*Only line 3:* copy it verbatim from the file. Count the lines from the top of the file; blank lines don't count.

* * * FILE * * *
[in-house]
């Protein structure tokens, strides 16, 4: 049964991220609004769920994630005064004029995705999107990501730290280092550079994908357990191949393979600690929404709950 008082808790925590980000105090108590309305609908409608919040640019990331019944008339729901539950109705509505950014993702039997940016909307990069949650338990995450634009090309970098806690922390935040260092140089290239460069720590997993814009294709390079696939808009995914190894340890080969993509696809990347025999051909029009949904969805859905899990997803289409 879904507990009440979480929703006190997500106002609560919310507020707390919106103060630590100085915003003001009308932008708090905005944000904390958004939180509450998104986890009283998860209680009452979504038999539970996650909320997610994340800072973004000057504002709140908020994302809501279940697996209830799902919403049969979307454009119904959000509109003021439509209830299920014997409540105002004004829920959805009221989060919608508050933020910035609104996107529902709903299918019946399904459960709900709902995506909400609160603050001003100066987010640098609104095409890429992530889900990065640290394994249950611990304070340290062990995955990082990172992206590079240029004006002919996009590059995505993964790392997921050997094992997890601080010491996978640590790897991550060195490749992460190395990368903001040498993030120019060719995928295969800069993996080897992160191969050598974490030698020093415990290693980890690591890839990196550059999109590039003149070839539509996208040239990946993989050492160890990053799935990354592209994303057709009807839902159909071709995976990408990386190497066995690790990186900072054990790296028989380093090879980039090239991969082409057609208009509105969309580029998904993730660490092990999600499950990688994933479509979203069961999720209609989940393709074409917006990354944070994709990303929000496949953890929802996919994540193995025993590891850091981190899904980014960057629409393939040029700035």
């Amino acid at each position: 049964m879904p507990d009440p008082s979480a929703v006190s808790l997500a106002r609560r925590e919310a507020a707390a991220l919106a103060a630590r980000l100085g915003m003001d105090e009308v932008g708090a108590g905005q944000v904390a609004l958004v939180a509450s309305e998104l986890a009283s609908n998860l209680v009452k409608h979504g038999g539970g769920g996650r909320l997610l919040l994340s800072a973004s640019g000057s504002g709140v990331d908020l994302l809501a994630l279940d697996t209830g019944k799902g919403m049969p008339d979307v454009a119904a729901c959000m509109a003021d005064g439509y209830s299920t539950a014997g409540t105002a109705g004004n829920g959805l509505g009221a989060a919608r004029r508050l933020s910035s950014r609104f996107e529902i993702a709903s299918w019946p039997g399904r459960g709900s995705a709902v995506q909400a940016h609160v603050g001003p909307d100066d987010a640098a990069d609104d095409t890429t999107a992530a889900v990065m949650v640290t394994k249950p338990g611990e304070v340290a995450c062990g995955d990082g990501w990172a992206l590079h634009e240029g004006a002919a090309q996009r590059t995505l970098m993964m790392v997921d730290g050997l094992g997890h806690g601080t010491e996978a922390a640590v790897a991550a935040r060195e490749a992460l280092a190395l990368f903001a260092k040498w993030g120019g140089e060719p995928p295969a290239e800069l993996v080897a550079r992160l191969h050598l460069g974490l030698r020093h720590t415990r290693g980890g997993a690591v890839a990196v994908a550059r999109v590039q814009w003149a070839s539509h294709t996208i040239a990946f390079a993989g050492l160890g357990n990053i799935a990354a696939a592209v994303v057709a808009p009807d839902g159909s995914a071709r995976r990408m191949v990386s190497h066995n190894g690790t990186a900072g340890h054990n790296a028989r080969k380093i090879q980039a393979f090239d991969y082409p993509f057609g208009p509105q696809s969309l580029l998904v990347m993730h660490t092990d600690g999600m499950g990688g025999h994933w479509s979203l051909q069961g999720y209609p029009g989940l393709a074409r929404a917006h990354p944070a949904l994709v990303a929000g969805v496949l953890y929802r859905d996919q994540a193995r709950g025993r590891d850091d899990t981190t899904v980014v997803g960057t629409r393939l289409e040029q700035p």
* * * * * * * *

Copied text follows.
């Amino acid at each position: 049964m879904p507990d009440p008082s979480a929703v006190s808790l997500a106002r609560r925590e919310a507020a707390a991220l919106a103060a630590r980000l100085g915003m003001d105090e009308v932008g708090a108590g905005q944000v904390a609004l958004v939180a509450s309305e998104l986890a009283s609908n998860l209680v009452k409608h979504g038999g539970g769920g996650r909320l997610l919040l994340s800072a973004s640019g000057s504002g709140v990331d908020l994302l809501a994630l279940d697996t209830g019944k799902g919403m049969p008339d979307v454009a119904a729901c959000m509109a003021d005064g439509y209830s299920t539950a014997g409540t105002a109705g004004n829920g959805l509505g009221a989060a919608r004029r508050l933020s910035s950014r609104f996107e529902i993702a709903s299918w019946p039997g399904r459960g709900s995705a709902v995506q909400a940016h609160v603050g001003p909307d100066d987010a640098a990069d609104d095409t890429t999107a992530a889900v990065m949650v640290t394994k249950p338990g611990e304070v340290a995450c062990g995955d990082g990501w990172a992206l590079h634009e240029g004006a002919a090309q996009r590059t995505l970098m993964m790392v997921d730290g050997l094992g997890h806690g601080t010491e996978a922390a640590v790897a991550a935040r060195e490749a992460l280092a190395l990368f903001a260092k040498w993030g120019g140089e060719p995928p295969a290239e800069l993996v080897a550079r992160l191969h050598l460069g974490l030698r020093h720590t415990r290693g980890g997993a690591v890839a990196v994908a550059r999109v590039q814009w003149a070839s539509h294709t996208i040239a990946f390079a993989g050492l160890g357990n990053i799935a990354a696939a592209v994303v057709a808009p009807d839902g159909s995914a071709r995976r990408m191949v990386s190497h066995n190894g690790t990186a900072g340890h054990n790296a028989r080969k380093i090879q980039a393979f090239d991969y082409p993509f057609g208009p509105q696809s969309l580029l998904v990347m993730h660490t092990d600690g999600m499950g990688g025999h994933w479509s979203l051909q069961g999720y209609p029009g989940l393709a074409r929404a917006h990354p944070a949904l994709v990303a929000g969805v496949l953890y929802r859905d996919q994540a193995r709950g025993r590891d850091d899990t981190t899904v980014v997803g960057t629409r393939l289409e040029q700035p």